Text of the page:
“Why do you try so hard to fit in, when you were born to stand out?”
This is the question that resonates from the 2003 Amanda Bynes movie, What a Girl Wants.
Have you ever seen that person across the room at a party, in class, or at a dinner party that didn’t seem to fit in but seemed to have that ‘je ne sais quoi’ that drew people to them? Like a transcendent magnet, people are drawn to that person, wanting to find out more. It could be beauty, smarts, or talent… but it is something that rouses possible jealousy on the part of others. The mantra is that you need to fit into the uniform and not stick out, and if you do, you will possibly get hammered down for it.
As a woman it is difficult to maneuver all the stereotypes placed on you. When you have ambitions beyond simply cooking and taking care of your kids, many people think of that as being selfish. As a woman and a mom with daughters, I want my girls to know and understand that they can do anything and that they each have a voice. This also goes for the little young men I’m raising, to help them see that each of us have a voice and while some voices are different, we can use them to achieve our goals.
All my life, my family just wanted me to fit in. I was like that nail in a board that just kept popping out, no matter how hard I tried to stay in the wood or how hard someone kept trying to hammer me back. I just kept popping out like a cowlick.
Recently my father asked me, “Why can’t you just have a normal life?” I answered, “I tried dad, but every time I do, I just screw it up.” I continued to tell him to think of my childhood and how hard I tried to fit in even then. It never seemed to work because destiny—along with my loud voice and opinions—always placed me on the front lines. Whenever I see something I believe in, I have never been able to step aside or keep quiet.
My father said that he, too, suffered in his own life by trying to be “normal”. Then my 75-year old male chauvinist father apologized to me, admitting he tried so hard to push me into a box because he didn’t want me to get hurt by being different.
Believe me, I love being a mother and a wife. But I also wonder what would have happened to my life had I not listened to so many well-intentioned people and allowed that nail to pop out! Perhaps that nail could have gone on to nail in bigger houses! I’ve observed in my life that there is more emphasis focused on trying to fit in instead of trying to find out who you really are.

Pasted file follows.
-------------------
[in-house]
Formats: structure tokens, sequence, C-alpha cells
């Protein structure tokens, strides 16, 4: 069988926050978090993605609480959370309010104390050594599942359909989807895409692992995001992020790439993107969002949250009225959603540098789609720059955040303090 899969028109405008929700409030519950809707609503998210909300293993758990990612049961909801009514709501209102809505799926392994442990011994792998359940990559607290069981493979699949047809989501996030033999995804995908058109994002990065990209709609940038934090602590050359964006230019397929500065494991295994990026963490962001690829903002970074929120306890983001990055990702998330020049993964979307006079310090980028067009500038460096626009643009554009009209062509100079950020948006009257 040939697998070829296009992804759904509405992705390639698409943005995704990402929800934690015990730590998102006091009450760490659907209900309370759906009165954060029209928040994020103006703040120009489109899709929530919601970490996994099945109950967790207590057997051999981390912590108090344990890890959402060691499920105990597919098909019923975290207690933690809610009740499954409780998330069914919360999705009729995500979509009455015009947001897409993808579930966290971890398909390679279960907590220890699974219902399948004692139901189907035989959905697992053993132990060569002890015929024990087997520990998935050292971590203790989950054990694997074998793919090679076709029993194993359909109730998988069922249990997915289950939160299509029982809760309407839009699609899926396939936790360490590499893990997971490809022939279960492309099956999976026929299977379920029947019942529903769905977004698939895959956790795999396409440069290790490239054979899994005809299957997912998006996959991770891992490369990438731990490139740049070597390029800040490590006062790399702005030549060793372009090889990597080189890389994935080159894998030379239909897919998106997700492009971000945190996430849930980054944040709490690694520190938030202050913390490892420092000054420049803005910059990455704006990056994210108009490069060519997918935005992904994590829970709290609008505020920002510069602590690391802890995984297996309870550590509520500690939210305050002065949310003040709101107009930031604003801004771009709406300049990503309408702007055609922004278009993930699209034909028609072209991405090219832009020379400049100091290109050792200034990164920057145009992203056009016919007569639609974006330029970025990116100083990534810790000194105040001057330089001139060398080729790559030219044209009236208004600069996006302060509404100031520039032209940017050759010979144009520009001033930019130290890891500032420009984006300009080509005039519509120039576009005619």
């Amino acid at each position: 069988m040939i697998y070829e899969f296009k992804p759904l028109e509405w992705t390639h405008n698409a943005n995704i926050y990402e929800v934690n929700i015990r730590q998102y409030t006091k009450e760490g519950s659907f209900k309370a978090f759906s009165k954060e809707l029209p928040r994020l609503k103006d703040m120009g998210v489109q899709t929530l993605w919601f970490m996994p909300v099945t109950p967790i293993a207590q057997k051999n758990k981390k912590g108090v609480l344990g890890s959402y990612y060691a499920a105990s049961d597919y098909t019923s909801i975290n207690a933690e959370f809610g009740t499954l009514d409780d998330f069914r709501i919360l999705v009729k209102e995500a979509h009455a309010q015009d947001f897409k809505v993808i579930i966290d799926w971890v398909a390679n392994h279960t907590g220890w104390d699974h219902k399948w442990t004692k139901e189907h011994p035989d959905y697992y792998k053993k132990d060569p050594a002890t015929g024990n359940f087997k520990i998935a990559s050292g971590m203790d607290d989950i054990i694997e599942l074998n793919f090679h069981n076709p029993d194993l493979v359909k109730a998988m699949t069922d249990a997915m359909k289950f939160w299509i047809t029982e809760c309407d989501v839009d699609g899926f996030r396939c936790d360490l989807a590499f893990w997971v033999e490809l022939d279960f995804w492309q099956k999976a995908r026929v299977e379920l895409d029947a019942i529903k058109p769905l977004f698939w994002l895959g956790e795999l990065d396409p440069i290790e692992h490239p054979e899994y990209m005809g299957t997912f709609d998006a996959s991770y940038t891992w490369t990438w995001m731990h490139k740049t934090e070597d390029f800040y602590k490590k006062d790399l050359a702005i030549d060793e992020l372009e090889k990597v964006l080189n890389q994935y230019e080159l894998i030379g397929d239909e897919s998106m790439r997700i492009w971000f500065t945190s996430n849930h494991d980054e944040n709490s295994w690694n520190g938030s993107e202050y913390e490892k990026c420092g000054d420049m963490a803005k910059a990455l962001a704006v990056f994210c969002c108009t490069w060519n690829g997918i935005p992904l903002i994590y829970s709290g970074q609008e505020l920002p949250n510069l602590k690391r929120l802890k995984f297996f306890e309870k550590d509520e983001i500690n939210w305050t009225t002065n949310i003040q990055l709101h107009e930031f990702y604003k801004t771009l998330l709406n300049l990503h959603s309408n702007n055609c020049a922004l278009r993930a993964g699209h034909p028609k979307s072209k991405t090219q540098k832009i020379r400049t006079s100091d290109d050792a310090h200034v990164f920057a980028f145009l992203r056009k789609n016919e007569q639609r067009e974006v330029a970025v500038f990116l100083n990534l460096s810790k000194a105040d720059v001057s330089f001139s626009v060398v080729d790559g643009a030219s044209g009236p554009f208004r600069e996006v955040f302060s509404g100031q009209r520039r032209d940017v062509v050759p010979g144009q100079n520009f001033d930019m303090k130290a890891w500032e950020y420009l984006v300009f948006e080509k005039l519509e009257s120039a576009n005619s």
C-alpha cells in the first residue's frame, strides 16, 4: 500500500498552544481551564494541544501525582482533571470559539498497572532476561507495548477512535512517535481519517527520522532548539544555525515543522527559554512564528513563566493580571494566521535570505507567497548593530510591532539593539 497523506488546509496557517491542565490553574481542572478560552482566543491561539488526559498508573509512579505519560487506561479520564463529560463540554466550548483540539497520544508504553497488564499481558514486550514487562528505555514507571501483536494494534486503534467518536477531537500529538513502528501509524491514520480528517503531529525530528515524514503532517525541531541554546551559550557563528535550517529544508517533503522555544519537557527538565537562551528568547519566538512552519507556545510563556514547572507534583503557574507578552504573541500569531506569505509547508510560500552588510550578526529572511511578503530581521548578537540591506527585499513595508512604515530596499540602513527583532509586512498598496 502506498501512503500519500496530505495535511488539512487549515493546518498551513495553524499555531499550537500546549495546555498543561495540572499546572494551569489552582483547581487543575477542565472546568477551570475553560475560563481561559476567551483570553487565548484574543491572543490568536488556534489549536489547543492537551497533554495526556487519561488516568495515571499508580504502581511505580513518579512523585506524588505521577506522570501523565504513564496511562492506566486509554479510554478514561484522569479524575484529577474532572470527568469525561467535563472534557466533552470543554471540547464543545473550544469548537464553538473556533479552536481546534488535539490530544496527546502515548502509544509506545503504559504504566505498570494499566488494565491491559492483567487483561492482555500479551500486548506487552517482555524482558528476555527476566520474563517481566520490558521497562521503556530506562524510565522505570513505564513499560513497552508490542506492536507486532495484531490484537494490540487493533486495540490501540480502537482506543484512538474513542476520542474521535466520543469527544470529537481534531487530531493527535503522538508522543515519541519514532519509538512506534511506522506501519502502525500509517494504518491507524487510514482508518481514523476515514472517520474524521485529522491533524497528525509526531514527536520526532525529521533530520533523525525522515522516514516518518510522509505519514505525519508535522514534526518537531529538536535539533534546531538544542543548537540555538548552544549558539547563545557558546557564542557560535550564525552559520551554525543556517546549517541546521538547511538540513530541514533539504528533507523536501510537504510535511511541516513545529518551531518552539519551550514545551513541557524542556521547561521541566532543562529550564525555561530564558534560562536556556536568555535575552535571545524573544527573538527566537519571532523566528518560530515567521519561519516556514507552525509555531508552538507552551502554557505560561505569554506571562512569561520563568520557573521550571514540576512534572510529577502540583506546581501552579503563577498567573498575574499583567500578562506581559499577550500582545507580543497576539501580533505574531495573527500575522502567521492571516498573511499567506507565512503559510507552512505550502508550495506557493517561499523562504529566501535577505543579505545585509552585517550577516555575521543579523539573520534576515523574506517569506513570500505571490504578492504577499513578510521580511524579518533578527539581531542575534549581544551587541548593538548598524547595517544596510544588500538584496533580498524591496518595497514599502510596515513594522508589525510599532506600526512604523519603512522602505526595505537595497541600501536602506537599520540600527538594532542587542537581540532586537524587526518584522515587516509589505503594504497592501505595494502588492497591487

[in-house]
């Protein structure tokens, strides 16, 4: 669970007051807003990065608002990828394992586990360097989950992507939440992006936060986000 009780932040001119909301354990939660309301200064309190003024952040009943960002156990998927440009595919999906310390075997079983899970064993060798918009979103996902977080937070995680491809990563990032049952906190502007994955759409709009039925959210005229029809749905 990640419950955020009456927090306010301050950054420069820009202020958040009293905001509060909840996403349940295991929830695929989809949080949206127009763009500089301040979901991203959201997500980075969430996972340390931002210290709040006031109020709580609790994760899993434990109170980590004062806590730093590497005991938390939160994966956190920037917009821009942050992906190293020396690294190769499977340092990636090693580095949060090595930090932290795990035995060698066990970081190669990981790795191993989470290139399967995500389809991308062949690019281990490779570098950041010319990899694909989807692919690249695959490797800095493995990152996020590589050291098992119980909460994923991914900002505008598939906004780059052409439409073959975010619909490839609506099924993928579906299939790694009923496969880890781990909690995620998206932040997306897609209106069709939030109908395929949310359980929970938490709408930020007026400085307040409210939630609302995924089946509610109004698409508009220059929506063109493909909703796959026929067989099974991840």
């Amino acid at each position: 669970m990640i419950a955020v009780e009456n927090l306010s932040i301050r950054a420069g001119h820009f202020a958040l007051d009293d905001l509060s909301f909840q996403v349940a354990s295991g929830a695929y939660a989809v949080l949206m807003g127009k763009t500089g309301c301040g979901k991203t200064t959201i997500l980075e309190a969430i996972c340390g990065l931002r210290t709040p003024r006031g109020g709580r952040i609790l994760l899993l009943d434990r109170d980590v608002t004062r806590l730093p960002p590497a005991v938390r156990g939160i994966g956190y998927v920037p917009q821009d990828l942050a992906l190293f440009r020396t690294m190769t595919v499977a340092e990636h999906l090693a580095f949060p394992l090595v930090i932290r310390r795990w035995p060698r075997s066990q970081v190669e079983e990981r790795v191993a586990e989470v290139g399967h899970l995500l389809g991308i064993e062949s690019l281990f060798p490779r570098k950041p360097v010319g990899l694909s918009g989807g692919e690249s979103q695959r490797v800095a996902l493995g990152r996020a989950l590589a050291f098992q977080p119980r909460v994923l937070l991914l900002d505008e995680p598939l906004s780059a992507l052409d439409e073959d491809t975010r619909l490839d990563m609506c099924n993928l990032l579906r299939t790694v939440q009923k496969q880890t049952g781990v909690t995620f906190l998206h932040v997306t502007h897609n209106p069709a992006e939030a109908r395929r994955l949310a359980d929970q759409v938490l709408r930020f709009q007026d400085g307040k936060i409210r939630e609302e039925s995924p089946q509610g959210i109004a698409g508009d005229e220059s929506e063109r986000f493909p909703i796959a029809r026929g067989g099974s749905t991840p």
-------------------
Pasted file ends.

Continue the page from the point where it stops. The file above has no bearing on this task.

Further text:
I recently saw a beautiful young woman named Joanna in the middle of her soccer team getting ready to play a game. She just stuck out and when we finally spoke, it was like I was that moth, and I was drawn to her witty candor and to her charming charisma as well as her beauty and her athleticism. I watched Joanna play soccer and honestly my jaw dropped at her intelligent playing ability and agility and ballet like litheness. Later on, I found out she was a pro athlete and not just gorgeous but discerningly smart as a whip and also very funny. The openness and charisma that oozed out of her was impossible to avoid. It was absolutely incredible to find an openhearted person who loved life and who tries to live it at the fullest with no regrets.
Unfortunately it’s difficult being a female in a male and false-feminist dominated world and being true to who we are. I feel that the majority of people, male and female, are naturally resistant to being an outsider—to standing out, the way Joanna does. It’s natural to try to hammer those outsiders back in. With gang mentality, anytime people see someone as different they feel the need to try to make them conform to what they are.
I was that person. I grew up different. I was a Korean-Japanese kid, born out of wedlock, growing up with divorced parents–the rich kid, the poor kid, the tomboy, the only yellow on the block. So I’ve always tried to fit in, and yet my heart, my soul was singing to me and every mistake I made was in trying to conform.
It was like a breath of fresh air to meet Joanna. Her joie de vivre to touch meaningfully everyone who she meets in her life was felt wholeheartedly by me and I want my daughters to follow in her path, unafraid to be “different”. What a girl wants, what every person should want, is to be themselves, to stick out like nails, to be the light at the end.
God gave us all talents and really it’s true, we should use them, boys and girl, male and female. Just like the song, we should all “Shine bright like a diamond.”